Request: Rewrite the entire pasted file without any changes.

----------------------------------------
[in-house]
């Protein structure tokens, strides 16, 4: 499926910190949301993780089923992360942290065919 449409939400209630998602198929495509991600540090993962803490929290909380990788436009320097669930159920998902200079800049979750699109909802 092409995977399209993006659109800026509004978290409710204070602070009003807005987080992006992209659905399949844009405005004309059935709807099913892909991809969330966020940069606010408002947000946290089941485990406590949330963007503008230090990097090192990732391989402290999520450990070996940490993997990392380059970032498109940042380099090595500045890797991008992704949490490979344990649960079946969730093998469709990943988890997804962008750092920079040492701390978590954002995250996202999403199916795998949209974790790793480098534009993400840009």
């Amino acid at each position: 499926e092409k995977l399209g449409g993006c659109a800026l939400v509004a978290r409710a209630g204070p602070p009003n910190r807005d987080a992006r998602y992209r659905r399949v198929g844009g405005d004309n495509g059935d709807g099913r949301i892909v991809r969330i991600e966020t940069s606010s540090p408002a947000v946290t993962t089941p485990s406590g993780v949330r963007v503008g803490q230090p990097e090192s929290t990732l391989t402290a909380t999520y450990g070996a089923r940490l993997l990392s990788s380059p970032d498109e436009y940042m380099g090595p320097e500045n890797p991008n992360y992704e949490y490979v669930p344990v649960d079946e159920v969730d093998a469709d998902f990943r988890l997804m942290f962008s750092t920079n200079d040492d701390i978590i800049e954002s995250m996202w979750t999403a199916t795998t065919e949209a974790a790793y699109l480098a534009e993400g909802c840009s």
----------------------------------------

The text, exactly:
[in-house]
């Protein structure tokens, strides 16, 4: 499926910190949301993780089923992360942290065919 449409939400209630998602198929495509991600540090993962803490929290909380990788436009320097669930159920998902200079800049979750699109909802 092409995977399209993006659109800026509004978290409710204070602070009003807005987080992006992209659905399949844009405005004309059935709807099913892909991809969330966020940069606010408002947000946290089941485990406590949330963007503008230090990097090192990732391989402290999520450990070996940490993997990392380059970032498109940042380099090595500045890797991008992704949490490979344990649960079946969730093998469709990943988890997804962008750092920079040492701390978590954002995250996202999403199916795998949209974790790793480098534009993400840009």
């Amino acid at each position: 499926e092409k995977l399209g449409g993006c659109a800026l939400v509004a978290r409710a209630g204070p602070p009003n910190r807005d987080a992006r998602y992209r659905r399949v198929g844009g405005d004309n495509g059935d709807g099913r949301i892909v991809r969330i991600e966020t940069s606010s540090p408002a947000v946290t993962t089941p485990s406590g993780v949330r963007v503008g803490q230090p990097e090192s929290t990732l391989t402290a909380t999520y450990g070996a089923r940490l993997l990392s990788s380059p970032d498109e436009y940042m380099g090595p320097e500045n890797p991008n992360y992704e949490y490979v669930p344990v649960d079946e159920v969730d093998a469709d998902f990943r988890l997804m942290f962008s750092t920079n200079d040492d701390i978590i800049e954002s995250m996202w979750t999403a199916t795998t065919e949209a974790a790793y699109l480098a534009e993400g909802c840009s």